When a video mashup of a 1984 Apple commercial, starring Hillary Clinton as Big Brother, became a YouTube sensation in March, pundits were quick to declare the start of the first YouTube presidential campaign. From now on, ad man Bob Gardner told the San Francisco Chronicle, “every candidate will have to worry about some guy with a video camera and a Mac being able to do whatever he or she wants.” The Obama campaign was “probably calling their consultant and saying, ‘Why couldn’t you guys come up with something as brilliant?'”
As it turned out, there was barely one degree of separation between “Hillary 1984” and the Obama campaign: The ad’s creator, Phil de Vellis, was a strategist for Blue State Digital, an Internet outreach firm whose clients include Obama. De Vellis, who was fired after his cover was blown, says he did not work on the Obama account; neither the company nor the campaign knew about the video, he insists. “I knew it was very provocative,” he says. “Did I realize it was going to be such a big deal? No, I didn’t really realize that, obviously.”
Whatever de Vellis’ intentions, the episode was a reminder that political professionals still produce most campaign propaganda. And that means the classic TV attack ad, supplemented and invigorated by viral video, is not going away anytime soon.
Television is “perfect for political advertising,” says Advertising Age columnist and On the Media cohost Bob Garfield—in part because it allows candidates to target specific regions and demographics, and in part because it delivers a (somewhat) captive audience. On YouTube, he notes, “You have to opt in, and people are not going to opt in for the same kind of slimeball attack.” Former Virginia Senator George Allen’s “macaca” moment, last year’s YouTube milestone, “was good because it was a smoking-gun video,” Garfield says. “Those are going to flourish on the Internet. But nobody is going to opt in to see somebody’s legislative votes misrepresented in an attack ad—because why would you?”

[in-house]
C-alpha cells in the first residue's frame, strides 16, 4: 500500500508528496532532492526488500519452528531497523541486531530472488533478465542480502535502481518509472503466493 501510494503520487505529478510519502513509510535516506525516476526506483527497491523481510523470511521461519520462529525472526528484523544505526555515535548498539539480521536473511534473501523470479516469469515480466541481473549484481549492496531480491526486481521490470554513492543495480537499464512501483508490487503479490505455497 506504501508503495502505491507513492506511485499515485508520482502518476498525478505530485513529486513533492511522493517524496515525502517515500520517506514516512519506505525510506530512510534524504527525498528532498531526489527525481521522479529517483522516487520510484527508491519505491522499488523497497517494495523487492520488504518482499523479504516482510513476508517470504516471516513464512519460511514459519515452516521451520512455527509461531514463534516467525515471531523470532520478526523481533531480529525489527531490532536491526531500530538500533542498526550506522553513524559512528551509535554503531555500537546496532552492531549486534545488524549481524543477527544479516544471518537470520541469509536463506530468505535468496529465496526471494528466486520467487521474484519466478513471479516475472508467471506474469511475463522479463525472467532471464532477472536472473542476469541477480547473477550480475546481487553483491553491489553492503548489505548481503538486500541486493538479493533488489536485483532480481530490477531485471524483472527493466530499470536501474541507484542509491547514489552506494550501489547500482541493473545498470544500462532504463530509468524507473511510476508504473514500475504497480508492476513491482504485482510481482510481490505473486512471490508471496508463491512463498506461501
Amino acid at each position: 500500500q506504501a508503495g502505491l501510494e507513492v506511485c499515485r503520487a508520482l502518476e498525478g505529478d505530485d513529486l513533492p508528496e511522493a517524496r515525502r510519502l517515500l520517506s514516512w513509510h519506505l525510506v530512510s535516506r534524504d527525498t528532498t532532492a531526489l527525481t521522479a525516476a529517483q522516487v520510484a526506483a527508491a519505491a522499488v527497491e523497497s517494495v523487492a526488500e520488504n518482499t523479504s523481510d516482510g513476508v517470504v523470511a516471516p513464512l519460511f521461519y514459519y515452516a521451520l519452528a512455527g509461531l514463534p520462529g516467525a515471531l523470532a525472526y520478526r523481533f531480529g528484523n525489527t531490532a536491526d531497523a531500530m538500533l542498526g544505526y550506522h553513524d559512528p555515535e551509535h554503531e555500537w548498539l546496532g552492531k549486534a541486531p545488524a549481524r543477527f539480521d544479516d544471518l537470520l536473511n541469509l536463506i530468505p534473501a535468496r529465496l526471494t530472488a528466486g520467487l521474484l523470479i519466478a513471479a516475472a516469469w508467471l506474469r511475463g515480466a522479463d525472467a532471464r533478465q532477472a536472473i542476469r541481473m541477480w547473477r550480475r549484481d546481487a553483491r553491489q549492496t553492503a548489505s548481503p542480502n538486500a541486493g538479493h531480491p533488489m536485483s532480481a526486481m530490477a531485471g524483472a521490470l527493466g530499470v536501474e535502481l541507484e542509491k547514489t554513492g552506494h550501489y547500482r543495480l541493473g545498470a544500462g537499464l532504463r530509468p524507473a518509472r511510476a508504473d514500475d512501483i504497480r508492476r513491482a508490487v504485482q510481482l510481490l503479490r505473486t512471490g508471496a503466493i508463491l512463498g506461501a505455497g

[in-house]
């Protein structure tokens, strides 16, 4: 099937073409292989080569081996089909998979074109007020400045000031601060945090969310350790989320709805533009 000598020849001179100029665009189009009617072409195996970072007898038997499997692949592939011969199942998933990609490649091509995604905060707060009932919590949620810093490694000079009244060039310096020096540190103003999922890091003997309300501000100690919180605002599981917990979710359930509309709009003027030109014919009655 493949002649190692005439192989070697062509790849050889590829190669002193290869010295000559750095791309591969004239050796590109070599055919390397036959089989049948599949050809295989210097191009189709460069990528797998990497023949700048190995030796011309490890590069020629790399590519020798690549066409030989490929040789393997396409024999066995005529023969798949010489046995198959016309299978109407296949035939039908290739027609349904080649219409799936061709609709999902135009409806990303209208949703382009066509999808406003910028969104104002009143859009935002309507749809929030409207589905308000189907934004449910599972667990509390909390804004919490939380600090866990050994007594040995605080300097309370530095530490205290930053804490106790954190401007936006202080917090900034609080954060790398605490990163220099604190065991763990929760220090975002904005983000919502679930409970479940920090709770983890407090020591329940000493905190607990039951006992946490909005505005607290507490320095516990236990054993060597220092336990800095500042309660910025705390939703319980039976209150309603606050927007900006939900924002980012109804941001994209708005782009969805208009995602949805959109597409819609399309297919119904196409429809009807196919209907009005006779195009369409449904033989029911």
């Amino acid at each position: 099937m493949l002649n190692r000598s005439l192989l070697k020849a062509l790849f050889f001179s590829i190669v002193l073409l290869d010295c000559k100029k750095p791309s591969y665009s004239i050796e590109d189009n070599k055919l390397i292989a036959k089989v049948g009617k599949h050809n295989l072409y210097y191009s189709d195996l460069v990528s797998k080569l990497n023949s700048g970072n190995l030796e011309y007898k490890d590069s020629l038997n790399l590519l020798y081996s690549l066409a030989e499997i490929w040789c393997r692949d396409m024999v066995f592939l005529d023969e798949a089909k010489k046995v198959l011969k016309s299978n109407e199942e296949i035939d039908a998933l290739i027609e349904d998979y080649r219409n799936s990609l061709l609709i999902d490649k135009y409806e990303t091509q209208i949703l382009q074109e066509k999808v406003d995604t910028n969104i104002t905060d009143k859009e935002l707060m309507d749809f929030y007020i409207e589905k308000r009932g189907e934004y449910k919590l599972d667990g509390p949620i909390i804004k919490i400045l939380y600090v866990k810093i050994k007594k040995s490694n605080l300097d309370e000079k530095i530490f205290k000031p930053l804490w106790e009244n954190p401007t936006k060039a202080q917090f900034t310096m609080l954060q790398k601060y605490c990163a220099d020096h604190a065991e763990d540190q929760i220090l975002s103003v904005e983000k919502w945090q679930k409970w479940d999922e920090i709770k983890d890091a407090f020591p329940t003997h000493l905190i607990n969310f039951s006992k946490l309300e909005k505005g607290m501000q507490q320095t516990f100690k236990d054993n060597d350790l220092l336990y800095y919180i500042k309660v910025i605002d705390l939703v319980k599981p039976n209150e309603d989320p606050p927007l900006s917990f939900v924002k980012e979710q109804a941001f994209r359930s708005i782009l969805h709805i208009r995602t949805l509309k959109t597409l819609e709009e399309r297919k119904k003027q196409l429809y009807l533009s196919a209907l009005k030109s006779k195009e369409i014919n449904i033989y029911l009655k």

Effectiveness aside, the main reason why TV attack ads will persist in ’08 is because entrenched interests make a lot of money on them: Political consultants usually work on commission, and the more TV ads they run, the more they are paid. The Center for Public Integrity found that in 2004, national campaigns spent nearly $2 billion on consultants—principally “those who create and place television advertising”—or about half of total campaign expenditures. John Brabender, who ran former Pennsylvania Senator Rick Santorum’s ad campaign last year, says that online spending “might have been 2 percent of the budget.” Insiders predict that only a slightly greater portion of the pie will be spent online in 2008.
What will change, says Brabender, is that commercials will increasingly look like online videos—embracing vérité footage, animation, photo manipulation, and a sharper sense of humor. (A Santorum spot in which the senator nonchalantly knocks out a professional wrestler was one of 2006’s fresher ads.) Brabender, who is now “talking with” three gop presidential hopefuls, also uses YouTube as a free focus group, uploading different versions of 30-second spots and monitoring comments and traffic. By the same token, the proliferation of online video does pose a threat to ad makers—by undermining their carefully crafted strategies. Campaigns “are about controlling your message,” says Erik Potholm of Stevens Reed Curcio & Potholm, the firm that made the anti-Kerry Swift Boat ads. On YouTube, “it seems like there’s something new out there every day,” Potholm told me ruefully, one day after his firm’s client John McCain was all over the Internet singing “bomb, bomb, bomb” Iran.